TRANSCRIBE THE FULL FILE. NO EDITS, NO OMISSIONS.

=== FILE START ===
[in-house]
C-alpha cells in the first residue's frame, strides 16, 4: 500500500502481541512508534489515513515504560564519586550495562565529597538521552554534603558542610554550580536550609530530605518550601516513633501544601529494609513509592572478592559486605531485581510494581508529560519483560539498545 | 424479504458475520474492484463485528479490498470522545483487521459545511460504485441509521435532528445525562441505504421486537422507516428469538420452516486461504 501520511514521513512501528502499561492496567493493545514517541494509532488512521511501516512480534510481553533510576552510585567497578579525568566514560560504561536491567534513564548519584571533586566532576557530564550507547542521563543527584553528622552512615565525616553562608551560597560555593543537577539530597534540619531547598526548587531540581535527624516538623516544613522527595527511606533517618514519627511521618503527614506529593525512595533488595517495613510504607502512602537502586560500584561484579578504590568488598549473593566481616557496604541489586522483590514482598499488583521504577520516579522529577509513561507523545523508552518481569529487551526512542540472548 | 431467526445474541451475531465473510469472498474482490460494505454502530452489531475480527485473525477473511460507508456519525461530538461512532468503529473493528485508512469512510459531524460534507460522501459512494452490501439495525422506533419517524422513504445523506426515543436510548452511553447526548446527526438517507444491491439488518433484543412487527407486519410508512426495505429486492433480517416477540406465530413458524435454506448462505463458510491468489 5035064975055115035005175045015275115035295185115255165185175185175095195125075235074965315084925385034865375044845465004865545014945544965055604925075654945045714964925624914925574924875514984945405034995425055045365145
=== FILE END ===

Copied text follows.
[in-house]
C-alpha cells in the first residue's frame, strides 16, 4: 500500500502481541512508534489515513515504560564519586550495562565529597538521552554534603558542610554550580536550609530530605518550601516513633501544601529494609513509592572478592559486605531485581510494581508529560519483560539498545 | 424479504458475520474492484463485528479490498470522545483487521459545511460504485441509521435532528445525562441505504421486537422507516428469538420452516486461504 501520511514521513512501528502499561492496567493493545514517541494509532488512521511501516512480534510481553533510576552510585567497578579525568566514560560504561536491567534513564548519584571533586566532576557530564550507547542521563543527584553528622552512615565525616553562608551560597560555593543537577539530597534540619531547598526548587531540581535527624516538623516544613522527595527511606533517618514519627511521618503527614506529593525512595533488595517495613510504607502512602537502586560500584561484579578504590568488598549473593566481616557496604541489586522483590514482598499488583521504577520516579522529577509513561507523545523508552518481569529487551526512542540472548 | 431467526445474541451475531465473510469472498474482490460494505454502530452489531475480527485473525477473511460507508456519525461530538461512532468503529473493528485508512469512510459531524460534507460522501459512494452490501439495525422506533419517524422513504445523506426515543436510548452511553447526548446527526438517507444491491439488518433484543412487527407486519410508512426495505429486492433480517416477540406465530413458524435454506448462505463458510491468489 5035064975055115035005175045015275115035295185115255165185175185175095195125075235074965315084925385034865375044845465004865545014945544965055604925075654945045714964925624914925574924875514984945405034995425055045365145